Mrs. Carol Gibson has joined her husband in England after teaching here since 1989. She was an amazingly versatile person, teaching agriculture, Commerce and English; training girls for the Allied Arts Competition and as Chapel readers; organising and distributing stationery - the list is almost endless. It has not been easy to find enough people to take over her many roles.

And sadly, Mrs. Wendy Hewit, who has been with us for three years, is moving to Zambia. She has had great success running the French Department but more important, perhaps, has been her impact on girls' rowing. She and her husband, Rob, and their two children must have travelled 1000's of kilometres with the rowers and their boats to regattas in Zimbabwe and South Africa.
To all the staff, academic and non-academic, new and old, I should like to express my gratitude; they serve with loyalty, and their support has been invaluable. I thank all of them for their immense input. In particular, I would like to thank Mrs. Sue Davies for her support and advice so readily given; and my secretary, Mrs. Helen Baxter, who has had to field an almost non-stop barrage of questions from me. I am sure that you, too, are grateful and would like here to express your gratitude.

Academic results
And now to a summary of the year's achievements. First, academically, Peterhouse Girls' continues to produce exceptional results. At 'O' level, our pass rate was once again 96% with ten subjects out of 17 having a 100% pass.
For the first time our girls wrote AS level at the end of the 5th Form and with a pass rate of nearly 94%, we can look on AS as a useful stepping stone to 'A' level. Several of our girls have opted to carry their grades through to 'A' level which considerably lessens their load in their second year in the Upper School.
The 'A' level results once again showed our girls in their best light: a 94Ì % pass rate. There were five subjects in which the girls achieved 100% pass rate.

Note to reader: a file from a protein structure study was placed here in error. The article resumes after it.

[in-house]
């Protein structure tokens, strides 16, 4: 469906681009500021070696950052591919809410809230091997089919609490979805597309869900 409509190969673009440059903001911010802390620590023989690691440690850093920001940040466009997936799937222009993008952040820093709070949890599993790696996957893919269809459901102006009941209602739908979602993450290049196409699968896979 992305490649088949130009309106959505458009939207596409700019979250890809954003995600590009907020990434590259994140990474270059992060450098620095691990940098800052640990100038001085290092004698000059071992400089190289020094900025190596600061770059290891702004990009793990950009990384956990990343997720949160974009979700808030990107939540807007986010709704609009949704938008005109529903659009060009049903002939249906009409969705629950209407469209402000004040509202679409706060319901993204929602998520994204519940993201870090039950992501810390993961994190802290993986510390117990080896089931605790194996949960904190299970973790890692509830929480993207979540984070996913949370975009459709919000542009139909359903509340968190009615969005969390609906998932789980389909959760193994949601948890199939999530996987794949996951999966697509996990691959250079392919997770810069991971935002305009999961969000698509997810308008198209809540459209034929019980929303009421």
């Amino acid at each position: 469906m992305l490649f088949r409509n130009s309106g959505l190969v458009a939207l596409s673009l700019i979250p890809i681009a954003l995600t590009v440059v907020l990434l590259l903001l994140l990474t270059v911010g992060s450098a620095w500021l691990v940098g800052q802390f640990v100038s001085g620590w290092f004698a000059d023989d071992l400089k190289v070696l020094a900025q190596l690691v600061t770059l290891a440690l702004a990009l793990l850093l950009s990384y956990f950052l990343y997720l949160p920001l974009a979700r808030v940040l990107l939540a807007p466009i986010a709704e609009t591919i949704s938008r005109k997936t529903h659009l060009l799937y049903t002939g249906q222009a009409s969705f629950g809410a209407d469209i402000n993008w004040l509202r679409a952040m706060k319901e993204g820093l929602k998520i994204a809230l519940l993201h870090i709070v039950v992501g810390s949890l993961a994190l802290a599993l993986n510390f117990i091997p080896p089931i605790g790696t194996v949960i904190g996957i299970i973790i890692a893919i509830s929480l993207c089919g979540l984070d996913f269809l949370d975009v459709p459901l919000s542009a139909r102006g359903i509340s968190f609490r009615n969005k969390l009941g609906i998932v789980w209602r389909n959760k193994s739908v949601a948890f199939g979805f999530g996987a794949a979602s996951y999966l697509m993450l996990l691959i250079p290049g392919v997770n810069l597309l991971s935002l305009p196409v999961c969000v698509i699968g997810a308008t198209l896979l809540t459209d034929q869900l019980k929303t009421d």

Next year we shall be writing Cambridge International Examinations at all levels.
These figures speak clearly of the commitment of the staff at both schools; equally, they speak of the positive attitude of the girls to whom I now say: very well done!

I was delighted to hear a couple of days ago that our Chaplain, Fr. George Punshon, will be with us for two more years. Our weekly services form a very important part of our lives and we are able to draw strength from our Christian beliefs. Fr. George and Mr. P.P.T. Davies have prepared our confirmands this year and the Bishop of Harare conducted the Confirmation Service a few weeks ago. Many of our girls belong to Scripture Union which meets every Friday and offers fellowship through the school.

Voluntary service
Closely linked to the life of faith is the life of service; one of the most encouraging aspects of the girls' life here is their involvement in voluntary service to our community. All the girls' Houses fund raise in order to supply a snack and drink at break each day to the St. Francis' pre-school centre on our campus. We have a special club under the guidance of Mrs. Gladys Fantiso, which entertains a group of handicapped girls from Kukura Neshungu each week. It's lovely to see the smiles on their faces when they arrive here on Tuesdays.